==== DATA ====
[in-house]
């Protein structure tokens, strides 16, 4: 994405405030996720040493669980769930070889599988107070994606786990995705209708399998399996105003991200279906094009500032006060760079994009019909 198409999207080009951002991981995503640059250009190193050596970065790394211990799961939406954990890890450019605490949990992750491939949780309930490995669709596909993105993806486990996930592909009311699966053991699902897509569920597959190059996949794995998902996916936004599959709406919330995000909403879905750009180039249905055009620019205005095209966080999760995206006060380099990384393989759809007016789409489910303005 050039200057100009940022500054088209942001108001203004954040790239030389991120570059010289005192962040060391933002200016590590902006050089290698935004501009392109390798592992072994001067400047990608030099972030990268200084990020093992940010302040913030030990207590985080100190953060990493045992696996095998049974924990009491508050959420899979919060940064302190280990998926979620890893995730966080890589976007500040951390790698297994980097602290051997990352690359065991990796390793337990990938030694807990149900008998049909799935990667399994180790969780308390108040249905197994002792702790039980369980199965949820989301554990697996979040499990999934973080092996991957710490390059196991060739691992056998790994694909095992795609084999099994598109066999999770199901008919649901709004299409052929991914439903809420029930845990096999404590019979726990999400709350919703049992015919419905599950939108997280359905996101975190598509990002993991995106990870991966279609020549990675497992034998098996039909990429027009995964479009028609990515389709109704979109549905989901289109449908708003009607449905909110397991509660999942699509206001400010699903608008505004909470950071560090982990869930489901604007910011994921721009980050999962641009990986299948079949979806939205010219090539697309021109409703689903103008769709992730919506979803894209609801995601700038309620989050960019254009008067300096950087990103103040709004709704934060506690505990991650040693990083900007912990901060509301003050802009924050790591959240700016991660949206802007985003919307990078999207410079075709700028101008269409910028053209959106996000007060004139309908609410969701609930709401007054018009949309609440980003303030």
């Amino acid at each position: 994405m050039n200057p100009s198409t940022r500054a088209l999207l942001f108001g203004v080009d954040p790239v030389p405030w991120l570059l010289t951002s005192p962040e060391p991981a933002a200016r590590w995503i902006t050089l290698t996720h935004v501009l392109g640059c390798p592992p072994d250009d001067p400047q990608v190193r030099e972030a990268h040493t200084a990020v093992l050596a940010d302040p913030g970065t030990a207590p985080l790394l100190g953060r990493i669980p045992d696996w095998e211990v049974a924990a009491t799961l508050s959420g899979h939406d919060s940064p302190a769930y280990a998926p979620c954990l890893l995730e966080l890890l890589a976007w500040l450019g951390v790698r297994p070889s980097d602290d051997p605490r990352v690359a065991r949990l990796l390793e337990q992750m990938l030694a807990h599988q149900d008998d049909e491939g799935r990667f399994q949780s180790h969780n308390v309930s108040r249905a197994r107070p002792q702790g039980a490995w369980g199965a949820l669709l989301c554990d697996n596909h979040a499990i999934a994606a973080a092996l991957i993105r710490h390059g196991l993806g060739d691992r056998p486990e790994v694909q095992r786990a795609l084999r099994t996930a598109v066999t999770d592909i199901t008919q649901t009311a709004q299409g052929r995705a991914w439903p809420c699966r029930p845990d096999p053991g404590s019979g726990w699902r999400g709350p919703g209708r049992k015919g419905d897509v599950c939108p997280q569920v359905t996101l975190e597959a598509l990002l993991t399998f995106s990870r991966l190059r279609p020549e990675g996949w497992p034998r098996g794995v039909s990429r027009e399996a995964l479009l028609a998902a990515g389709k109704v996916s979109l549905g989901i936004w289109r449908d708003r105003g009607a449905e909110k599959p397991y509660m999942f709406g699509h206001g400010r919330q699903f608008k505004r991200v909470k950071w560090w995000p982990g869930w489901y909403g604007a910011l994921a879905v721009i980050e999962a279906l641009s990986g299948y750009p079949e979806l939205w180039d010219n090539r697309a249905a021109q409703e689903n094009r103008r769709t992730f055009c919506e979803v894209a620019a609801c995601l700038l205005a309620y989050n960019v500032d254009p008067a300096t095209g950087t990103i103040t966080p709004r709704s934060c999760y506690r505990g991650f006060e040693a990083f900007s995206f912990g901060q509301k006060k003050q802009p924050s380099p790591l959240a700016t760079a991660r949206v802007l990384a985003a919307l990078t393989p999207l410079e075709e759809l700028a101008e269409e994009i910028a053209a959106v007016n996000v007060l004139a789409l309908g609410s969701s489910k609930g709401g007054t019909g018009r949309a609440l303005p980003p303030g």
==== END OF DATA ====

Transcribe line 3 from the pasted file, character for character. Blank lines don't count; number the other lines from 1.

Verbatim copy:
């Amino acid at each position: 994405m050039n200057p100009s198409t940022r500054a088209l999207l942001f108001g203004v080009d954040p790239v030389p405030w991120l570059l010289t951002s005192p962040e060391p991981a933002a200016r590590w995503i902006t050089l290698t996720h935004v501009l392109g640059c390798p592992p072994d250009d001067p400047q990608v190193r030099e972030a990268h040493t200084a990020v093992l050596a940010d302040p913030g970065t030990a207590p985080l790394l100190g953060r990493i669980p045992d696996w095998e211990v049974a924990a009491t799961l508050s959420g899979h939406d919060s940064p302190a769930y280990a998926p979620c954990l890893l995730e966080l890890l890589a976007w500040l450019g951390v790698r297994p070889s980097d602290d051997p605490r990352v690359a065991r949990l990796l390793e337990q992750m990938l030694a807990h599988q149900d008998d049909e491939g799935r990667f399994q949780s180790h969780n308390v309930s108040r249905a197994r107070p002792q702790g039980a490995w369980g199965a949820l669709l989301c554990d697996n596909h979040a499990i999934a994606a973080a092996l991957i993105r710490h390059g196991l993806g060739d691992r056998p486990e790994v694909q095992r786990a795609l084999r099994t996930a598109v066999t999770d592909i199901t008919q649901t009311a709004q299409g052929r995705a991914w439903p809420c699966r029930p845990d096999p053991g404590s019979g726990w699902r999400g709350p919703g209708r049992k015919g419905d897509v599950c939108p997280q569920v359905t996101l975190e597959a598509l990002l993991t399998f995106s990870r991966l190059r279609p020549e990675g996949w497992p034998r098996g794995v039909s990429r027009e399996a995964l479009l028609a998902a990515g389709k109704v996916s979109l549905g989901i936004w289109r449908d708003r105003g009607a449905e909110k599959p397991y509660m999942f709406g699509h206001g400010r919330q699903f608008k505004r991200v909470k950071w560090w995000p982990g869930w489901y909403g604007a910011l994921a879905v721009i980050e999962a279906l641009s990986g299948y750009p079949e979806l939205w180039d010219n090539r697309a249905a021109q409703e689903n094009r103008r769709t992730f055009c919506e979803v894209a620019a609801c995601l700038l205005a309620y989050n960019v500032d254009p008067a300096t095209g950087t990103i103040t966080p709004r709704s934060c999760y506690r505990g991650f006060e040693a990083f900007s995206f912990g901060q509301k006060k003050q802009p924050s380099p790591l959240a700016t760079a991660r949206v802007l990384a985003a919307l990078t393989p999207l410079e075709e759809l700028a101008e269409e994009i910028a053209a959106v007016n996000v007060l004139a789409l309908g609410s969701s489910k609930g709401g007054t019909g018009r949309a609440l303005p980003p303030g």